Archive | Breakin’

GET READY FOR THE BRAUN BOTY FINALS! November 17, 2012 in Montpellier, France

GET READY FOR THE BRAUN BOTY FINALS! November 17, 2012 in Montpellier, France

Posted on 23 August 2012 by admin

courtesy of Zooom Productions


August 23, 2012: It’s the most eagerly awaited b-boy competition on the planet. All year, regional and national qualifiers have been taking place to select the crews who will take part. And in just three months, the stage will be set for the ultimate showdown: The Braun Battle of the Year Finals.

The world’s biggest b-boy competition, the world championship of breakdancing, will take place on November 17, 2012 in Montpellier, France. With the best choreographed and spontaneous b-boy dance action on display, it promises to be a spectacular night for b-boy and hip hop fans. More than 13,000 tickets to Montpellier’s Park & Suites Arena are expected to sell out fast.

Dozens of qualifiers have taken place and crews have qualified from all over the world, including Greece, Spain, Tunisia, Japan, Singapore, France and many other countries. Over the next few months, several more crews will get the chance to qualify, including two crews from Africa, which will have its own Battle of the Year three days before the final in Montpellier.

For 2012 there is a change in format from previous years and a new battle formula. Six crews will now qualify for the final battles, not four. The two crews with the highest show rankings will go directly to the semi-finals while the other four crews will battle in the quarter-finals for the remaining two spots in the semis. This is a not a permanent change. Organizers will review the system after the finals and continue only if it’s successful.

On top of the main event, there’ll be a series of gigs, workshops, 1vs1 performances, We B-Girlz Battles, parties and much more over the week to make the Braun BOTY an all-round hip hop extravaganza!

The judges: Neguin (Brazil), Storm (Germany), Lamine (France), Niek (Netherlands), Roxrite (USA).

The DJs: Panik (Netherlands), One Up (France)

The MCs: Nasty & Maleek (France)

For a list of up and coming battles and more information on the finals, visit: www.braunbattleoftheyear.com

Check out our Facebook fanpage for the latest updates: www.facebook.com/braunbattleoftheyear

Following its long-term commitments to b-boying: including to its ambassadors b-boy Ronnie Abaldonado and DJ Lean RockBraun and its cruZer range of shavers and trimmers are proud to present the 2012 edition of the Battle of the Year.

Battle of the Year (3D), the movie, will be released in January 2013. It tells the story of an American crew battling to make the final and was partly filmed during the 2011 Braun Battle of the Year finals. Check out the official trailer:

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New York Subway Break Dance

New York Subway Break Dance

Posted on 22 February 2011 by admin

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Journal of Historical Hip-Hop

Posted on 11 August 2010 by admin

by: Breez

A lot of people such as onlookers of the ghetto dance form and even breakdancers themselves don’t know the true history of the culture. Cool Herc has been labeled the  founder of Hip Hop. He played a big part but he was a block party ghetto promoter who brought some of the livest parties together. Within the unity of these parties the fun and excitement created an aura the attendees embraced.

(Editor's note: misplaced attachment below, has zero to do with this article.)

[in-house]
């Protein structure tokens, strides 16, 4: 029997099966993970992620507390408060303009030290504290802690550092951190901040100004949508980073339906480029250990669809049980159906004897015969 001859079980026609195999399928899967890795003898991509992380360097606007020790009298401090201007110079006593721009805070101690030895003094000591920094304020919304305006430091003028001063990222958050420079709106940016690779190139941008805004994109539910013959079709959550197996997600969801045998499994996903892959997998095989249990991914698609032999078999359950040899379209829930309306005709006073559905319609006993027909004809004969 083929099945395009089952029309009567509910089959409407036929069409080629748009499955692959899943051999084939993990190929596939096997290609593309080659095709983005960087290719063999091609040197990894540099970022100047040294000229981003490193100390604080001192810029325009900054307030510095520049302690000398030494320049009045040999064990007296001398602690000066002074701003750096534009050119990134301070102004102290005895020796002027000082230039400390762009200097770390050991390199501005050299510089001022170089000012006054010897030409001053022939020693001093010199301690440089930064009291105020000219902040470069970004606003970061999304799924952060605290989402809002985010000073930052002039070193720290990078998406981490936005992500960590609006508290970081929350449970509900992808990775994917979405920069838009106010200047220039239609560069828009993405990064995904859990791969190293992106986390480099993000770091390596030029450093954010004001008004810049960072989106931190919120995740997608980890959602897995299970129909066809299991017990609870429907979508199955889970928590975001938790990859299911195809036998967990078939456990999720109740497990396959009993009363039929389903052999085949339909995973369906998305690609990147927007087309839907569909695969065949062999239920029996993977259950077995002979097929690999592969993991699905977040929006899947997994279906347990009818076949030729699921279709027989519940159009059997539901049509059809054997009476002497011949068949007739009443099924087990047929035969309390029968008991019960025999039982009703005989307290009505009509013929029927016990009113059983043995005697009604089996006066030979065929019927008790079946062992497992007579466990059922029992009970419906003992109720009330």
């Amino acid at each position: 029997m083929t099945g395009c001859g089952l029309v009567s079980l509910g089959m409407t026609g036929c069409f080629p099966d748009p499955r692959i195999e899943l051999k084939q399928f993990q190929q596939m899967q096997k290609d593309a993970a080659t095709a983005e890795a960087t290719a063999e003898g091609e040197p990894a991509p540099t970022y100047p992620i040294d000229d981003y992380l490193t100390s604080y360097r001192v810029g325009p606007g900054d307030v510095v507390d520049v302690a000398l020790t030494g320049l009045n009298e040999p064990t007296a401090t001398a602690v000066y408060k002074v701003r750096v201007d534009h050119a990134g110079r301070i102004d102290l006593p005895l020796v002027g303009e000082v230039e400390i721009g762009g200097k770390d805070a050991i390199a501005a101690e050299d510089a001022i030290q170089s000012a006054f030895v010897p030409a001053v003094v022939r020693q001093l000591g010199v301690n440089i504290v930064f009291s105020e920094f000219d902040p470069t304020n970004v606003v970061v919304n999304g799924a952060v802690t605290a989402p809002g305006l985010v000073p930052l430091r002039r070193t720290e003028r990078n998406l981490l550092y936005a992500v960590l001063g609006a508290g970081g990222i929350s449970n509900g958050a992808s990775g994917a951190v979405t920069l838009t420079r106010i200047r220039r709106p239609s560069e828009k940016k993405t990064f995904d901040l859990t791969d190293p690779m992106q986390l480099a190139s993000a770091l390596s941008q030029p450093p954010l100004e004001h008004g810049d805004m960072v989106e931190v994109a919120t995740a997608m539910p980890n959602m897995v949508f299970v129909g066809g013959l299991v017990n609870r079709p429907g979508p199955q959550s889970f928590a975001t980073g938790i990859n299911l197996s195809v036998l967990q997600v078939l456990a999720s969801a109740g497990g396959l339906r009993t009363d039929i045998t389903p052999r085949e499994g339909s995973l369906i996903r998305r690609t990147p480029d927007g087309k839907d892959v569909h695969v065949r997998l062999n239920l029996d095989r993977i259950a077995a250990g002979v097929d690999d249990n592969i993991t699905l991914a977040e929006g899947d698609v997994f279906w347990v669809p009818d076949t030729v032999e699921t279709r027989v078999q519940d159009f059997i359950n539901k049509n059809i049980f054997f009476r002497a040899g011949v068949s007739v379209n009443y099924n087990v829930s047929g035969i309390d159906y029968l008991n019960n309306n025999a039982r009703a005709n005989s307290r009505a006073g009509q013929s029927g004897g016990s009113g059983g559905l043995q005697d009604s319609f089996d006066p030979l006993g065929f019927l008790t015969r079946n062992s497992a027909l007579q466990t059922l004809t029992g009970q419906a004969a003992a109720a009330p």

On the contrary, breakdancing evolved from many different forms of dance. An evolution of different music genres and ethnicities having impact on urban youth. Blacks took tap dancing to a new level by getting down on the floor and doing down rock while performing dance routines influenced by such dancers like the Nicholas Brothers. Tap dancing is originally an Irish cultural dance but tap dancing on a professional level today do not allow tap dancers to evolve and incorporate other cultural dance forms into their dance form anymore. This is where down rock came from. Puerto Ricans on the other hand with their carribbean style of dancing evolved such forms like the Mambo and Rumba and gave them a different style of dancing on top. When you put these forms of dance together you start creating a whole new dance style. Just like ghetto DJing evolved when Herc created the Merry-Go-Round system by using two records simultaneously extending certain beats he played to get the crowds excitement and energy going and keep the party rocking. Dj Flash’s improvement of Hercs Merry-Go Round system by introducing a mixer to the house party allowed him to mix beats much longer and change records quicker. After that, Theodore created scratching which is used in todays top DJ competitions to win battles. Before funk came in 1974, breakers were dancing to Led Zepplin and rock music. The environment of the early 70’s in the Bronx dictated what the attitude of the youth would be. Trac 2 quotes, “Back then it was all about being fly. You had the Levi’s creased, the Terry clothed shirts with bucket hats. We would go to other burroughs to battle crews just to show them up and take their girls. Guys like Spy and Mongo Rock had ghetto celebrity status.” Blacks who lived in the same community as Puerto Ricans usually didn’t socialize. What Cool Herc’s outdoor parties allowed was these two different cultures to come together through different ways of interpreting music through dance which created one specific dance form. All these teens of the 70’s had influence from the acid free style rock from the 60’s. When the soldiers came back from Vietnam, anti-Vietnam music changed the tone of the mid 70’s. What became of all the change throughout the last decade up to early 1975 was some of the best rocking / b-boying / breakdancing crews who claimed the roots of breakdancing. You had the Zulu Kings who were known for floor rocking specialized by Beaver and Robbie Rob. Salsoul was the first Puerto Rican crew. Vinnie and Bobby Lee of Salsoul were known for their freestyle off the top rocking. Batch, Aby, Trace 2, and Weeble were the first to establish the Bronx Boy Rocking Crew. They spread different chapters to other communities throughout the Bronx and were the first to do so. The Crazy Commandos (C.C.) Spy, Shorty Rock, and JoJo revolutionized the styles of rocking and b-boying the way it’s done today. Star Child La Rocks, Bos, Blue, & Trac 2 incorporated gymnastics into the dance form. They were the winners of the first b-boy contest ever held in the Bronx in 1978. They also won the first crew battle ever held. They were later televised on Dance Fever to win the first dance competition won by Eddie Vega a Star Child La Hustle member ever held on television. These days hip-hop is used as a marketing tool and concept to promote part of cultural movement such as mc/rappers to be made profitable by corporate America. Back in the day, the actual cultural movement was founded by youths self expression such as graffiti writing, DJing, rocking, b-boying, breakdancing, and MCing. What this culture lost is the true essence on the way the culture was founded because cultural movement was not meant to be profitable originally, but the glits and glam of the rapping lifestyle that is marketed today is what turned out from this true form of art. People sell their cultural movement for pennies on the dollar and loose the integrity of self expression and self empowerment that this cultural movement gave them the power to have.  An old wise man once said, “When you look at an old pile of shit its just an old pile of shit, but take a stick and stir that pile of shit up, and smell the stink come back.” What the youth today need to realize is that’s what hip-hop is now and we need to bring back that essence of what this true art form once was.